Origins of Life and Evolution of Biospheres

, Volume 48, Issue 2, pp 223–243 | Cite as

In the Beginning was a Mutualism - On the Origin of Translation

  • Marko Vitas
  • Andrej Dobovišek
Evolution of the Genetic Code


The origin of translation is critical for understanding the evolution of life, including the origins of life. The canonical genetic code is one of the most dominant aspects of life on this planet, while the origin of heredity is one of the key evolutionary transitions in living world. Why the translation apparatus evolved is one of the enduring mysteries of molecular biology. Assuming the hypothesis, that during the emergence of life evolution had to first involve autocatalytic systems which only subsequently acquired the capacity of genetic heredity, we propose and discuss possible mechanisms, basic aspects of the emergence and subsequent molecular evolution of translation and ribosomes, as well as enzymes as we know them today. It is possible, in this sense, to view the ribosome as a digital-to-analogue information converter. The proposed mechanism is based on the abilities and tendencies of short RNA and polypeptides to fold and to catalyse biochemical reactions. The proposed mechanism is in concordance with the hypothesis of a possible chemical co-evolution of RNA and proteins in the origin of the genetic code or even more generally at the early evolution of life on Earth. The possible abundance and availability of monomers at prebiotic conditions are considered in the mechanism. The hypothesis that early polypeptides were folding on the RNA scaffold is also considered and mutualism in molecular evolutionary development of RNA and peptides is favoured.


Origins of life Chemical evolution RNA world hypothesis Cytochrome P450 Genetic code Translation 



We would like to sincerely thank everyone who directly or indirectly contributed to the creation of this work. In particular, we would like to thank Michael J. Russell and André Brack for their critical reading of the manuscript and their useful suggestions. We would also like to thank Marko Dolinar, David H. Mathews, Peter F. Stadler, Nita Sahai, Alexei A. Sharov, Aaron Burton, Karo Michaelian, Aleksandar Simeonov, Günther Witzany and Andrew Robinson for the productive discussions and for providing us with valuable clues on references. A special thanks is acknowledged also to Robert Root-Bernstein for a clue regarding transfer factors. We also appreciate Aljaž Bolta’s help in the form of assistance in the preparation of the figures. Andrej Dobovišek acknowledges the financial support from the Slovenian Research Agency (research core funding No. P1-0055).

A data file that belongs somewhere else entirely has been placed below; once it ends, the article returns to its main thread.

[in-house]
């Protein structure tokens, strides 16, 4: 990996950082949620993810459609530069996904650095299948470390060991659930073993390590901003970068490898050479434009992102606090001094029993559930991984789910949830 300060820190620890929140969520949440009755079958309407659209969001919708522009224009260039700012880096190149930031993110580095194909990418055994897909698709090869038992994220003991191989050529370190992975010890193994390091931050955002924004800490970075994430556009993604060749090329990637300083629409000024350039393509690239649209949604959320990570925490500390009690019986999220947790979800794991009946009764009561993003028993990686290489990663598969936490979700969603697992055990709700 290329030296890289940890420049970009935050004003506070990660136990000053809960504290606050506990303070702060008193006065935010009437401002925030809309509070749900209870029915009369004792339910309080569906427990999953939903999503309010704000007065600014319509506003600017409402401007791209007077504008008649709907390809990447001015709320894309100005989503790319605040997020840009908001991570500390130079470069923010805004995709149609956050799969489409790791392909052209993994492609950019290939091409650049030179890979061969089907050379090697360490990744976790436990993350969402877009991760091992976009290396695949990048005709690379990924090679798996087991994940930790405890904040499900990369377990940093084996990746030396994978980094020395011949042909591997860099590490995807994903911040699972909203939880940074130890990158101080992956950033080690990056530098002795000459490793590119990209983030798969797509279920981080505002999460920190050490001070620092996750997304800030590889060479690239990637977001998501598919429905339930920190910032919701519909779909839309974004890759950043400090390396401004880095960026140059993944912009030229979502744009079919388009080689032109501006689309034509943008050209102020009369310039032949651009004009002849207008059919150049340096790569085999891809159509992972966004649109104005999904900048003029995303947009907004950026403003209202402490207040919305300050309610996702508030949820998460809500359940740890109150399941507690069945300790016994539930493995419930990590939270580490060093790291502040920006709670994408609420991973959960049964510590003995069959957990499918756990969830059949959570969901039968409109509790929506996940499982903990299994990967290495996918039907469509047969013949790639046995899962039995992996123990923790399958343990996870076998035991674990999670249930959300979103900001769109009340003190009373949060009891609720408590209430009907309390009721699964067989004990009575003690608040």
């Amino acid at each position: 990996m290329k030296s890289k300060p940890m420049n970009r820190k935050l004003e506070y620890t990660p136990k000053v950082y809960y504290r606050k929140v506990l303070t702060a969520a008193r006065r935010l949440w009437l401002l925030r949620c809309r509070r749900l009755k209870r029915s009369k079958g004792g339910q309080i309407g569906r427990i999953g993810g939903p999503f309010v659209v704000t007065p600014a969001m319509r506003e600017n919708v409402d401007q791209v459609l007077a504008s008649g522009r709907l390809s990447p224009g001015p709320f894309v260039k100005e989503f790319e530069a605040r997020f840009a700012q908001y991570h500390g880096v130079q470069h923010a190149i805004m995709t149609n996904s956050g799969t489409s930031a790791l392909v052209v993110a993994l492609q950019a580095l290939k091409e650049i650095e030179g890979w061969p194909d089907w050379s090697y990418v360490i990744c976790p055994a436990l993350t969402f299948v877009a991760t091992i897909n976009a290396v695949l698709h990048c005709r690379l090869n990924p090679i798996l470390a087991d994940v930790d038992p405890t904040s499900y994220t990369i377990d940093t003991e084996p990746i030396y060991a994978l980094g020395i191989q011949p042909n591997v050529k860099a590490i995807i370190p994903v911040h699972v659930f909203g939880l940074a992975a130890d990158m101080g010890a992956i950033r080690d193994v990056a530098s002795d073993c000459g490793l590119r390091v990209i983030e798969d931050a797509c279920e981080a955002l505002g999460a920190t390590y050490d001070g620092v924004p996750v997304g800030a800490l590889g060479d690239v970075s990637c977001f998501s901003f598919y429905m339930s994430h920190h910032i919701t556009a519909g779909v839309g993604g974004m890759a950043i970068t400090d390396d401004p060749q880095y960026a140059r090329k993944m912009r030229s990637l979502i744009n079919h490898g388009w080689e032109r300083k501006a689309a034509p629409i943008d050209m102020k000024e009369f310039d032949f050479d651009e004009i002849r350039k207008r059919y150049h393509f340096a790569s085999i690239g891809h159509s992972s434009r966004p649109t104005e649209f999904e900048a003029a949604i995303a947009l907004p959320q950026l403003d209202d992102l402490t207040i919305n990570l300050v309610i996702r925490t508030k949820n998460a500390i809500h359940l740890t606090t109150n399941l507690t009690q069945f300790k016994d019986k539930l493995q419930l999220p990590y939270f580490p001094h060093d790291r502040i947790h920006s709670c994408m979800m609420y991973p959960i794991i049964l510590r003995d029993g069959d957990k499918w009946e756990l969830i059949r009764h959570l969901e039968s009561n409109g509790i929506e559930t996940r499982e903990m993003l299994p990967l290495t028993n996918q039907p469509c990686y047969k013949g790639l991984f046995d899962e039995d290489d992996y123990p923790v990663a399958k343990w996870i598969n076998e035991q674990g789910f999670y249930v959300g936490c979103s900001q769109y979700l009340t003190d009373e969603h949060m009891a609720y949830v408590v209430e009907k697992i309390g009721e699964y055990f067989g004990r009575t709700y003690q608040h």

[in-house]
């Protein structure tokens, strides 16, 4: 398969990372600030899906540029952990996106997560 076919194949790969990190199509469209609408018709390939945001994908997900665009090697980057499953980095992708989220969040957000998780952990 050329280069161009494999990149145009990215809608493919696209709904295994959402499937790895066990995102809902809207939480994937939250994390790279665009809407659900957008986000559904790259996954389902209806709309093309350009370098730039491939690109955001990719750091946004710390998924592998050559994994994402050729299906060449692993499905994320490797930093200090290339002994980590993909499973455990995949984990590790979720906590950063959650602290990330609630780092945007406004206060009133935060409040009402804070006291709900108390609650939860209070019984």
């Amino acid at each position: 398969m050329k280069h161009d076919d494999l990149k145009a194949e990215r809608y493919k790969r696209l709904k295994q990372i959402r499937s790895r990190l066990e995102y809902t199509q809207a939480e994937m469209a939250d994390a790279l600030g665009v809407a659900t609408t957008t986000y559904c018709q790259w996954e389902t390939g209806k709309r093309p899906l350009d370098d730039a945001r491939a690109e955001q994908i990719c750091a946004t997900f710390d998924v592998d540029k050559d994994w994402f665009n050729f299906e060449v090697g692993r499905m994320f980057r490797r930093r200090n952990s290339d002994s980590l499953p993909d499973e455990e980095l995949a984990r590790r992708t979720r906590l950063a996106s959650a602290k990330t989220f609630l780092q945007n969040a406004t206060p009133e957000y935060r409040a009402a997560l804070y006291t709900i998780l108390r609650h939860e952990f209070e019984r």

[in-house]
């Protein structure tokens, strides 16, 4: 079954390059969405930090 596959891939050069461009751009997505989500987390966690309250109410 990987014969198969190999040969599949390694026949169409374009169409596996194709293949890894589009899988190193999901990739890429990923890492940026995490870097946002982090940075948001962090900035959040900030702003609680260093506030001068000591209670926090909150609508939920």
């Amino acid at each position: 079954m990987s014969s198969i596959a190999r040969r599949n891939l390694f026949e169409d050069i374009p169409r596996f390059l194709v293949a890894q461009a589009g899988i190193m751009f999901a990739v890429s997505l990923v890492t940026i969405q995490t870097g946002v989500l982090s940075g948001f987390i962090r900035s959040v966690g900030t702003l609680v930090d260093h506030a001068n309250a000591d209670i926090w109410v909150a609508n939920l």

Compliance with Ethical Standards

Conflict of Interest

The authors declare no competing financial interest.


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Copyright information

© Springer Science+Business Media B.V., part of Springer Nature 2018

Authors and Affiliations

  • Marko Vitas
    • 1
  • Andrej Dobovišek
    • 2
  1. 1.BorovnicaSlovenia
  2. 2.Faculty of Natural Sciences and MathematicsUniversity of MariborMariborSlovenia

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